Watch the video on Youtube here

One of the reasons it is difficult is because in real life, people don’t like conflict. If you are a nice person, you don’t want to yell and argue with people. You don’t want to hurt people’s feelings, okay? But in real life that is great. In a script, that’s boring! That’s just really boring.

So let the conflict go. Let is go into that script, put it in there and then it will jump off the page when people read it.

Passive lead character and not enough conflict. I see it all the time and the other thing that I see is…people are safe. I have a professional comedy writer’s group and people apply to it and we’ve had like a thousand people apply in this group and there is only 20 people in it. So we always just like certain people to be in it. Most of whom are professional or they are show runners or they write for shows and if they are newer writers, they are good and they are on their way. And I get people applying to the group, you know perfectly nice people, people who send their script and they have screenwriting degrees, you know?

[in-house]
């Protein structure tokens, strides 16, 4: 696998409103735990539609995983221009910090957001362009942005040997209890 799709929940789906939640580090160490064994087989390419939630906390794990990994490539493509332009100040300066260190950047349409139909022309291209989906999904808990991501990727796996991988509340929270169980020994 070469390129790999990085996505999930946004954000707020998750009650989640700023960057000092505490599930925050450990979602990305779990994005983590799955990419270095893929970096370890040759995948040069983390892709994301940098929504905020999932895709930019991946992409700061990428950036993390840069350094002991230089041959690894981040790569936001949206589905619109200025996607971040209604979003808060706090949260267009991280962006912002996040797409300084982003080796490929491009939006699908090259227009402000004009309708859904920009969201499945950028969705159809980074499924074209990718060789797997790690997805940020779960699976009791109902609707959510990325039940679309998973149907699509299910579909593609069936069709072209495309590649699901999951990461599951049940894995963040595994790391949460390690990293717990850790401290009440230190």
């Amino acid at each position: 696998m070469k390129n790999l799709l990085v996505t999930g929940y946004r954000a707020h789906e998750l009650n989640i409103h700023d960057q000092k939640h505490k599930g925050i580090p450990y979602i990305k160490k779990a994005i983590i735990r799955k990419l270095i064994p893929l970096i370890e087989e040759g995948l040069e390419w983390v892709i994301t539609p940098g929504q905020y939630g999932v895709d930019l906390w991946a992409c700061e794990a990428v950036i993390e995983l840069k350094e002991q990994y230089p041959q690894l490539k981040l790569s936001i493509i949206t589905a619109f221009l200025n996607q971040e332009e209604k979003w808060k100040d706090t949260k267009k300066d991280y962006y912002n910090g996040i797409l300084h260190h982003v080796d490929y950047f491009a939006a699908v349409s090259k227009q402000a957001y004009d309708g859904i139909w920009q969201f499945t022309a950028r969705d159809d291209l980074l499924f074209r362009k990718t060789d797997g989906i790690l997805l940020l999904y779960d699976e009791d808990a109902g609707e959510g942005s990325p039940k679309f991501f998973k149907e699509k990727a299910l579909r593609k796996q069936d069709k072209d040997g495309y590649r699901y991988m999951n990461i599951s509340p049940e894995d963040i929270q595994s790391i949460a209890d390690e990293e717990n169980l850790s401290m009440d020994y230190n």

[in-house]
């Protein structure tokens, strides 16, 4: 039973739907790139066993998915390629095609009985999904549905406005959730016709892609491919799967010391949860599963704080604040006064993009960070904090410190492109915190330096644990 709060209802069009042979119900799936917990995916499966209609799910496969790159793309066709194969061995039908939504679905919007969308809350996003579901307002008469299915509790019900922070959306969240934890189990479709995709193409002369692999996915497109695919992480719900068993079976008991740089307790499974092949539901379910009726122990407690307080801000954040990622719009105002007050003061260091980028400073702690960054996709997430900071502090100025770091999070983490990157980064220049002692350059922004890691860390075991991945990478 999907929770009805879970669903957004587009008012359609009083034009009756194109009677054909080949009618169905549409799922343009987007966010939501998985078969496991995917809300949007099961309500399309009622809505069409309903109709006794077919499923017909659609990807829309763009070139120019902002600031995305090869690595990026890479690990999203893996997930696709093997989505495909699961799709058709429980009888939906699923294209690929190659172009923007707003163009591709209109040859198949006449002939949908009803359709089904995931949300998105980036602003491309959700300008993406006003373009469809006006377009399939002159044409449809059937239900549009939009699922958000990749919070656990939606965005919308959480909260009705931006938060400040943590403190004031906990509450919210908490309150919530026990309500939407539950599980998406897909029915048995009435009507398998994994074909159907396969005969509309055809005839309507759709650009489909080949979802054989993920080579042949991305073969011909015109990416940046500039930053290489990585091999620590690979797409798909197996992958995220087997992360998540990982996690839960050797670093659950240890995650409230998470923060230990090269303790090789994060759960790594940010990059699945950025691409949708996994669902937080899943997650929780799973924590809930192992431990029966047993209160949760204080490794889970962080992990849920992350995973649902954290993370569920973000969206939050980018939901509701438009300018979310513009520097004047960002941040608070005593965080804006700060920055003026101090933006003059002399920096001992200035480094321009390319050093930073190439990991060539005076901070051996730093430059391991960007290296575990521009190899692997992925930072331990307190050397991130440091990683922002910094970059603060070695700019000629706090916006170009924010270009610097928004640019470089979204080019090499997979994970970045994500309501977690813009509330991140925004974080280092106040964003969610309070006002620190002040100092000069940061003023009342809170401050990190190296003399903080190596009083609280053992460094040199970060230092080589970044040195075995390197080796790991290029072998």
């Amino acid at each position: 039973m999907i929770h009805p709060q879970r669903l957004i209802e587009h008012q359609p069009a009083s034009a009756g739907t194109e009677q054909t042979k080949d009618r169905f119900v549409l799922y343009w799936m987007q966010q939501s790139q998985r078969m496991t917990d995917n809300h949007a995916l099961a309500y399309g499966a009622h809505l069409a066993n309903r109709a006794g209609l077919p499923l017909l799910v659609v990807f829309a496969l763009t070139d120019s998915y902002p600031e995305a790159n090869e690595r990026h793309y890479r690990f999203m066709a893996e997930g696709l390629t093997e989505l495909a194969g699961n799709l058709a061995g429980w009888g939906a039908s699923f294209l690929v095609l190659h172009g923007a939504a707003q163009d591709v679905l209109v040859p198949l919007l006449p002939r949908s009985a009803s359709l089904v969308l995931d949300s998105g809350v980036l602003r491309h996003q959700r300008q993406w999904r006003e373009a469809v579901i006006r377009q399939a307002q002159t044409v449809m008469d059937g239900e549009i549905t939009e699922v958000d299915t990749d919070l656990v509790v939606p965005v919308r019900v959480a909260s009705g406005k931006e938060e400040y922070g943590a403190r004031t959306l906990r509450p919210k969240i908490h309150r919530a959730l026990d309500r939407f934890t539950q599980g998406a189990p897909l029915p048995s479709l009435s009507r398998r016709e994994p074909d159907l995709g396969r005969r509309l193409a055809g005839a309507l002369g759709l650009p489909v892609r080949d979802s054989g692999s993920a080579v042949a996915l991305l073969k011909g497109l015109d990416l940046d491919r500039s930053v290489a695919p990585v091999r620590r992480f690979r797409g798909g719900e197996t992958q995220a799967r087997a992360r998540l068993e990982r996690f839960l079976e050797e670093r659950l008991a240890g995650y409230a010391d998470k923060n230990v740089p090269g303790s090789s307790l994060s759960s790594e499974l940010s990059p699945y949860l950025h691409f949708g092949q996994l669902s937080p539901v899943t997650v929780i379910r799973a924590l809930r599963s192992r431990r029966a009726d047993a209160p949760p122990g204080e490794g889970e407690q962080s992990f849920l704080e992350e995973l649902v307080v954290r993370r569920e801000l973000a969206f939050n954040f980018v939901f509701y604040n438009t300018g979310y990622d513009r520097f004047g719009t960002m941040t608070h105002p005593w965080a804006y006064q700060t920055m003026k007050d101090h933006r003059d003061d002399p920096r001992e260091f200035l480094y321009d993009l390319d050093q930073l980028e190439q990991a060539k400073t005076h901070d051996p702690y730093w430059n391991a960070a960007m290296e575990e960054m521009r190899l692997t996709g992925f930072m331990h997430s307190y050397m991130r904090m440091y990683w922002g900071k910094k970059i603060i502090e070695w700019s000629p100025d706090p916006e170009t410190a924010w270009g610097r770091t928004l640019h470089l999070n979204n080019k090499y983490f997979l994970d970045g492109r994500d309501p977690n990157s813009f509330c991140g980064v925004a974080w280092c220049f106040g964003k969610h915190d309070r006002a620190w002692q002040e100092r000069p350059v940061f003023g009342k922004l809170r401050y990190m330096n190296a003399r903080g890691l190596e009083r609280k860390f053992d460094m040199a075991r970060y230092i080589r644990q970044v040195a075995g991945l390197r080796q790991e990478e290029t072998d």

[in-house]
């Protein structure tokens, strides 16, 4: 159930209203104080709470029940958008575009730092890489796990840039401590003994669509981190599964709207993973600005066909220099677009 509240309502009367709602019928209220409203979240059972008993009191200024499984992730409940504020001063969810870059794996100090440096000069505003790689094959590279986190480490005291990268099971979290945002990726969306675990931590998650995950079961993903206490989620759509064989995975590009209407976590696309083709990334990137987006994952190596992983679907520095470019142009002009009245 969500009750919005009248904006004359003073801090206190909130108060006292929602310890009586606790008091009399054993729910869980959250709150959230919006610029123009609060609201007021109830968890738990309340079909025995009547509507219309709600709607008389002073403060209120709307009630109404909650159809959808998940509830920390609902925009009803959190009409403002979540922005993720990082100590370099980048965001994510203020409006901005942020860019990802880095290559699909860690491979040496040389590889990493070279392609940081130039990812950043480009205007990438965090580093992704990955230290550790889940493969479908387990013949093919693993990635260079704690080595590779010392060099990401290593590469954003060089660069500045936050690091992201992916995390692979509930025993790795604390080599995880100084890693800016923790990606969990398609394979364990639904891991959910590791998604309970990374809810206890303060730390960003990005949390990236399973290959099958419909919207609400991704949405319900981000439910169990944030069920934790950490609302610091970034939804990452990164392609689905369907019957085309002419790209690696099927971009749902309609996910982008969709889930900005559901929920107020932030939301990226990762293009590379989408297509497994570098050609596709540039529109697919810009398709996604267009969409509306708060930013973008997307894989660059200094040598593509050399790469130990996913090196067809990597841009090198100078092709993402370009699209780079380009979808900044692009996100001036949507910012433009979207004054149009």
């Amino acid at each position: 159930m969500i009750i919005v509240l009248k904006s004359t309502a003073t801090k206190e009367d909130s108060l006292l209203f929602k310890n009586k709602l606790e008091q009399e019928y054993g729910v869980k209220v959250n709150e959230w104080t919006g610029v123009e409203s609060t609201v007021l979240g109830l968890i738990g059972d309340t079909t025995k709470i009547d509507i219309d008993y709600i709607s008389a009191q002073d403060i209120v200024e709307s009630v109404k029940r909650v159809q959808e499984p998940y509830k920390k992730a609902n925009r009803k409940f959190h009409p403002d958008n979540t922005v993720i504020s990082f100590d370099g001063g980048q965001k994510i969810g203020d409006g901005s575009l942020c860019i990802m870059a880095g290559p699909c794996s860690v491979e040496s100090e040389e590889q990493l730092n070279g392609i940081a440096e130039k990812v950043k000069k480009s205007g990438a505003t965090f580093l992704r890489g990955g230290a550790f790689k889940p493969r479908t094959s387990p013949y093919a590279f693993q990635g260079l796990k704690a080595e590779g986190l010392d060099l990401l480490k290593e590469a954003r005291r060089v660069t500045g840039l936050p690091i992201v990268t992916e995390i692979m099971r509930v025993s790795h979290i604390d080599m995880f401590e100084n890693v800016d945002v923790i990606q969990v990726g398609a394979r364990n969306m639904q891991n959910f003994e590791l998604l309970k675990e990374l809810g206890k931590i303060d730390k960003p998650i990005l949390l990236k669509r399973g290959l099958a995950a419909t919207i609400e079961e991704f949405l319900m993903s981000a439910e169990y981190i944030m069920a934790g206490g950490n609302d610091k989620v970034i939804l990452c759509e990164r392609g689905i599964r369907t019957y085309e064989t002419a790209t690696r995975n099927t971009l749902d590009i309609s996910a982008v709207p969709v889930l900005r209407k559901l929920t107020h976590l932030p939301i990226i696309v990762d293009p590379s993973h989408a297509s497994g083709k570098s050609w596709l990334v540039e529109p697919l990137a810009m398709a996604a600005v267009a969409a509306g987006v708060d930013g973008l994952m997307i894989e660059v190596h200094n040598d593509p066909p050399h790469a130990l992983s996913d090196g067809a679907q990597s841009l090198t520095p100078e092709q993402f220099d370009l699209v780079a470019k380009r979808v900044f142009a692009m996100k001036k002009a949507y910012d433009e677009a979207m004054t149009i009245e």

Sometimes multiple degrees in writing and theater and everything in their script happens at exactly the right time.

The inciting incident, the first act break, the midpoint, the third act, and all of these story threads are “perfectly correct.” And I don’t give a crap because they were so busy being correct in their form, they haven’t put any spark of madness into the script, they haven’t put anything quirky and personal, you know? It’s not in there. It’s like forget all this stuff. You learn and just let it pour out. Just allow your craziness, your weirdness, your quirkiness to be poured into that script.

That’s the other mistake is I see people, they are holding back. This is show business! Okay, this is the one business where there is nothing wrong, okay. You can let these characters say weird things, crazy things, politically incorrect things, mean things, stupid things, anything!

You have the license to do an infinite number of things, do it!

Film Courage: So speaking of conflict, let’s say the conflict was not in the script, but when you gave a note. Was there ever conflict and was there ever a time alternatively where you thought there would be (conflict) and you were scared and actually the person thanked you?

David Willis: Yeah, that’s happened. I mean there’s a way to give a note. Your job when you give notes is to help the writer tell the story they’re trying to tell. To help them tell it better. You say “Hey, this character is coming off as this…is that what you meant? And they are like “No…no…no. I meant for…”